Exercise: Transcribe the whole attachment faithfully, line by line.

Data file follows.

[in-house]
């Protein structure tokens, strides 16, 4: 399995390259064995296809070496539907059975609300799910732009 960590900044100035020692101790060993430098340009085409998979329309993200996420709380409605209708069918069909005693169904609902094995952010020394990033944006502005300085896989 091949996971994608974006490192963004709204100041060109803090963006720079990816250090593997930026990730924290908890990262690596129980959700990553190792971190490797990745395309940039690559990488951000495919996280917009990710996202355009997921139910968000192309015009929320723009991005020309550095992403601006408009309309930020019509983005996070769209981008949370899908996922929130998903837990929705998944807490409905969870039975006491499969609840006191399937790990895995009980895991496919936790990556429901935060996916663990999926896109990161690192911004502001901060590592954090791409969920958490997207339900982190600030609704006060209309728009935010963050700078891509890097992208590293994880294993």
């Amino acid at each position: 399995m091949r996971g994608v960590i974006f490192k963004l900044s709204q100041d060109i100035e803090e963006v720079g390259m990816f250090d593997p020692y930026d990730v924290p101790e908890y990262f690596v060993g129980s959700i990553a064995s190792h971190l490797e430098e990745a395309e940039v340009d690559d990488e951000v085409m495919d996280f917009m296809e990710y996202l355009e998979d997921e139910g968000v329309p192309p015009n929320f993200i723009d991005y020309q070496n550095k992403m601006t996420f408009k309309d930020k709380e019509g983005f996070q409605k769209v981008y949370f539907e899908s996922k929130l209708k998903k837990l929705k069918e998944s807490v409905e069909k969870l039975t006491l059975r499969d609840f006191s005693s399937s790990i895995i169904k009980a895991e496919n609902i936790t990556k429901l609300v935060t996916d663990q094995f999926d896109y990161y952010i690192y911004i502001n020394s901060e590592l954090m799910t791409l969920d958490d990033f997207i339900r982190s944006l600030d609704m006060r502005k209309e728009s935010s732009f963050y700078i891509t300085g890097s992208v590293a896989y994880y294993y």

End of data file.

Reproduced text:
[in-house]
């Protein structure tokens, strides 16, 4: 399995390259064995296809070496539907059975609300799910732009 960590900044100035020692101790060993430098340009085409998979329309993200996420709380409605209708069918069909005693169904609902094995952010020394990033944006502005300085896989 091949996971994608974006490192963004709204100041060109803090963006720079990816250090593997930026990730924290908890990262690596129980959700990553190792971190490797990745395309940039690559990488951000495919996280917009990710996202355009997921139910968000192309015009929320723009991005020309550095992403601006408009309309930020019509983005996070769209981008949370899908996922929130998903837990929705998944807490409905969870039975006491499969609840006191399937790990895995009980895991496919936790990556429901935060996916663990999926896109990161690192911004502001901060590592954090791409969920958490997207339900982190600030609704006060209309728009935010963050700078891509890097992208590293994880294993």
């Amino acid at each position: 399995m091949r996971g994608v960590i974006f490192k963004l900044s709204q100041d060109i100035e803090e963006v720079g390259m990816f250090d593997p020692y930026d990730v924290p101790e908890y990262f690596v060993g129980s959700i990553a064995s190792h971190l490797e430098e990745a395309e940039v340009d690559d990488e951000v085409m495919d996280f917009m296809e990710y996202l355009e998979d997921e139910g968000v329309p192309p015009n929320f993200i723009d991005y020309q070496n550095k992403m601006t996420f408009k309309d930020k709380e019509g983005f996070q409605k769209v981008y949370f539907e899908s996922k929130l209708k998903k837990l929705k069918e998944s807490v409905e069909k969870l039975t006491l059975r499969d609840f006191s005693s399937s790990i895995i169904k009980a895991e496919n609902i936790t990556k429901l609300v935060t996916d663990q094995f999926d896109y990161y952010i690192y911004i502001n020394s901060e590592l954090m799910t791409l969920d958490d990033f997207i339900r982190s944006l600030d609704m006060r502005k209309e728009s935010s732009f963050y700078i891509t300085g890097s992208v590293a896989y994880y294993y």